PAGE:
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Ottawa residents reminded to check for underground infrastructure before digging on property

"The utilities and municipalities come out and provide that service for free to home-owners," said Ontario One Call Executive Director Ben Hamilton.
A Union Gas employee checks to ensure no more gas is leaking from a pipeline accidentaly nicked by a homeowner digging a trench at his McKibbin Street home. (Leith Dunick,

Even a project as small as digging a garden can be a risk to underground infrastructure, but more importantly, to a person's health.

That's the reason behind Ontario One Call's Dig Safe Month, launching April 1, which outlines the importance of identifying the location of underground infrastructure on local property.

Ontario One Call is a not-for-profit organization that facilitates excavation "locate" requests, to ensure homeowners, excavators and infrastructure owners are safe when digging.

"It's a time where we reach out to everyone who might be planting a tree, building a fence, putting in a pool or doing any major digging in their backyard to make sure that they call before they dig so they can be safe," said Ontario One Call Executive Director Ben Hamilton. 

"Even on your private property there are still water lines, gas lines, telecom and electrical lines," he explained. "That's why it important to call. If you hit that infrastructure, you might have a loss of service but you might also be putting your health and the health of your neighbours at risk."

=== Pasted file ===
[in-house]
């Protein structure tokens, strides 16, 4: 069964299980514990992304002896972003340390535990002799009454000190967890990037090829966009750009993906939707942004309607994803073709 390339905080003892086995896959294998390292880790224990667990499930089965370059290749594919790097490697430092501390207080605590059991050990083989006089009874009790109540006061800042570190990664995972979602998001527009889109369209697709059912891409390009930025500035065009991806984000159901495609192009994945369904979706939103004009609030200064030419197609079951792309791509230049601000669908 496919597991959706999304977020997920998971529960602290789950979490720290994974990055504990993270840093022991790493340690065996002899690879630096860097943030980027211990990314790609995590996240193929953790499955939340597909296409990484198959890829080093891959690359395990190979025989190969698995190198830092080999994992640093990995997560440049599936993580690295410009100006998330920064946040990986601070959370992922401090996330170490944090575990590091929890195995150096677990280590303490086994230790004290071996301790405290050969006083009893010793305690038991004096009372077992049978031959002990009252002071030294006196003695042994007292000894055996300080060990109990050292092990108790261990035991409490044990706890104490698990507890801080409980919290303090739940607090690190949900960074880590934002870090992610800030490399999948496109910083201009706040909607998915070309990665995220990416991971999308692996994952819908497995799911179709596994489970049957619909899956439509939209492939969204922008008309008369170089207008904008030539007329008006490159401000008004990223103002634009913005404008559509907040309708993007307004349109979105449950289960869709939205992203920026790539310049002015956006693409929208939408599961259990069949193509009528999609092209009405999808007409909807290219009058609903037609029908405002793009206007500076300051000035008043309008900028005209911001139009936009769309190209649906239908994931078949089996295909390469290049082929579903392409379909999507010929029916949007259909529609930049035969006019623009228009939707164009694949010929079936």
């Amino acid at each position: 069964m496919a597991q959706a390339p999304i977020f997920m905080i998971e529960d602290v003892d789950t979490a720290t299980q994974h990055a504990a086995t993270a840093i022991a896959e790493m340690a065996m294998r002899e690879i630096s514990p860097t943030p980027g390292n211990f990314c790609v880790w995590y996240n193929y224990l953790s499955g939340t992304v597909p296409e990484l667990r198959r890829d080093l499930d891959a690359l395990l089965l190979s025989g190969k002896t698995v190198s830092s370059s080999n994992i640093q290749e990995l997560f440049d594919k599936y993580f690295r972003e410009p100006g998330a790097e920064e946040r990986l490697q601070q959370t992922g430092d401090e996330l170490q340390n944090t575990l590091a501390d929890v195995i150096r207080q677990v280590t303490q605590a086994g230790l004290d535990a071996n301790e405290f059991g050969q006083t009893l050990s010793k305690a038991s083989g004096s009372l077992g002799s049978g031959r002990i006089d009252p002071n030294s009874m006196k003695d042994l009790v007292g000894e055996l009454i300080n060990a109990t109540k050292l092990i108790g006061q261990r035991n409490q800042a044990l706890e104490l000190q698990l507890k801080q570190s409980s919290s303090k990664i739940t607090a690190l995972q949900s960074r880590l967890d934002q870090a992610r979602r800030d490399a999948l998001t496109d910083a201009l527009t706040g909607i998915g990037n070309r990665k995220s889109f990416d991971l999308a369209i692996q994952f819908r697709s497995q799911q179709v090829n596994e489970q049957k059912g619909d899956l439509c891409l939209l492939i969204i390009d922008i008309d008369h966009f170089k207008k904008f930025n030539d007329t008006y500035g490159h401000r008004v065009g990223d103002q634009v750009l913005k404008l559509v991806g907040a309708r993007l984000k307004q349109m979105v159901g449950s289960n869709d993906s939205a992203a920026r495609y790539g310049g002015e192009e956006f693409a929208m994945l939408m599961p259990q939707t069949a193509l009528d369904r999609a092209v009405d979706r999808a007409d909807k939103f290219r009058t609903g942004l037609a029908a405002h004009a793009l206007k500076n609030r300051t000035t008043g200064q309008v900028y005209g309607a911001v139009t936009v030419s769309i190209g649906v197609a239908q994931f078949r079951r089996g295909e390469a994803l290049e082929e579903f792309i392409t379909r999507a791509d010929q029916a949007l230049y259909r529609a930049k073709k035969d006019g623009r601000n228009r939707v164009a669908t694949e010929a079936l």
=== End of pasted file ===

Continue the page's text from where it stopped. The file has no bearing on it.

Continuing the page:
In 2012 the Ontario government declared it illegal to start digging projects without first arranging for a locate to be done. 

Despite this, over the course of 2018, more than 5,000 incidents were reported across the province, totalling $667-million in damages.

The Ottawa region alone saw just over 400 incidents in 2017, which represents a 6 per cent increase from the previous year.

Hamilton said the increase was due to the large amount of work taking place in the region; projects like home-building, the expansion of transit and repairs to sewer and water lines all played a large role.

"It's a very busy time in Ottawa, like it is all across Ontario," explained Hamilton. "With that comes more risk of people damaging infrastructure." 

Penalties for not arranging a locate can result in legal penalties and charges for civil damages from utility companies who's property was damaged.

"Some people might think, 'I'm just planting a tree,' or, 'I'm just digging a fence post where there was a fence post before,'" Hamilton said. "But even excavations like that are deep enough where there could be buried infrastructure."

"A lot of people are surprised when they learn their gas service might only be 18 inches below the surface and their telecom line might just be laying below the sod," he added.

Calling Ontario One Call is completely free, as well as the locate itself. 

"When you submit your request we route that to all the utilities and municipalities who have infrastructure buried in your area," said Hamilton. "They'll come out and mark their infrastructure with paint. They'll also send you paper records which will help you understand what's buried in your property and make sure that you're able to avoid that when you're doing your excavation. Usually it takes five days for the locates to come and be provided to people, so make sure you build that into your timelines when you're planning a project; don't leave it to the last minute."

To arrange a locate, call Ontario One Call at 1 (800) 400-2255 or visit them at


About the Author: Taylor Millage

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